Charles Robert Darwin
1809-1882 (died age 73)
Along with Isaac Newton and John Herschel, Charles Darwin is arguably one of the most important figures in science. He founded the theory of evolution, which states that all species evolved over time from common ancestors. This goes against the religious doctrines of Creationism.
Darwin was a prolific science writer, but his most influential book was On the Origin of Species, which he published in 1959. This book introduced his theories of evolution, natural selection and survival of the fittest. It was to become the basis of modern biology.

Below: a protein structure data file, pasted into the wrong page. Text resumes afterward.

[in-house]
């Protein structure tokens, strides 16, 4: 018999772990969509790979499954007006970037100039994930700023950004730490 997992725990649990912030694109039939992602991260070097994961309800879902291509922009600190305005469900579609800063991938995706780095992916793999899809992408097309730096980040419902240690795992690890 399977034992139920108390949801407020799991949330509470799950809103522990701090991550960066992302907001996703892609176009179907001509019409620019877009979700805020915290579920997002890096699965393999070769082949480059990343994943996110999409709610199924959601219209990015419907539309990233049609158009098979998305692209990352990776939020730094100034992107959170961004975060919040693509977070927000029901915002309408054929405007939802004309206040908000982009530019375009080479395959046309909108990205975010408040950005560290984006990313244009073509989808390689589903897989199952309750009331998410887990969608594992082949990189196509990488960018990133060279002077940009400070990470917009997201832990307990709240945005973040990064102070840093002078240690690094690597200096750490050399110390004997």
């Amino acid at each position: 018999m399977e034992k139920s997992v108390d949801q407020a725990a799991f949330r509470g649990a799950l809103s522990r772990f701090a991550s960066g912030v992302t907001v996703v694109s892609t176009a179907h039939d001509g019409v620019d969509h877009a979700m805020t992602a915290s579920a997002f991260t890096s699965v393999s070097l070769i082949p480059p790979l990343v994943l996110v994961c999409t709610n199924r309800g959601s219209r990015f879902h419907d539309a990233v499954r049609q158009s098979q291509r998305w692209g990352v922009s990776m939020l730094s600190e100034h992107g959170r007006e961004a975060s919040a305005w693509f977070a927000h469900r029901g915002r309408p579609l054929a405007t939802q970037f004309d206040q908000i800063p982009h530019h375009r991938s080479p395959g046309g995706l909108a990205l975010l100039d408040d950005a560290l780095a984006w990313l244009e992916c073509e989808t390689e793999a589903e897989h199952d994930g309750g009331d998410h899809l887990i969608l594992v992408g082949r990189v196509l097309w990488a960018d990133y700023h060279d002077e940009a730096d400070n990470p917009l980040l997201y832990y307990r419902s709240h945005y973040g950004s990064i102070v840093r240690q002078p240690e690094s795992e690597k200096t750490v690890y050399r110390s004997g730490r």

Despite his accomplishments, Darwin wrote in his autobiography that he was 'naughty' and 'lazy' as a child. His father forced the unfocused student to enter medical school at the University of Edinburgh, even though Darwin reportedly hated the sight of blood. However, he was fascinated by natural sciences - such as the study of marine life, plants and rocks - and eventually quit his medical studies to become a naturalist.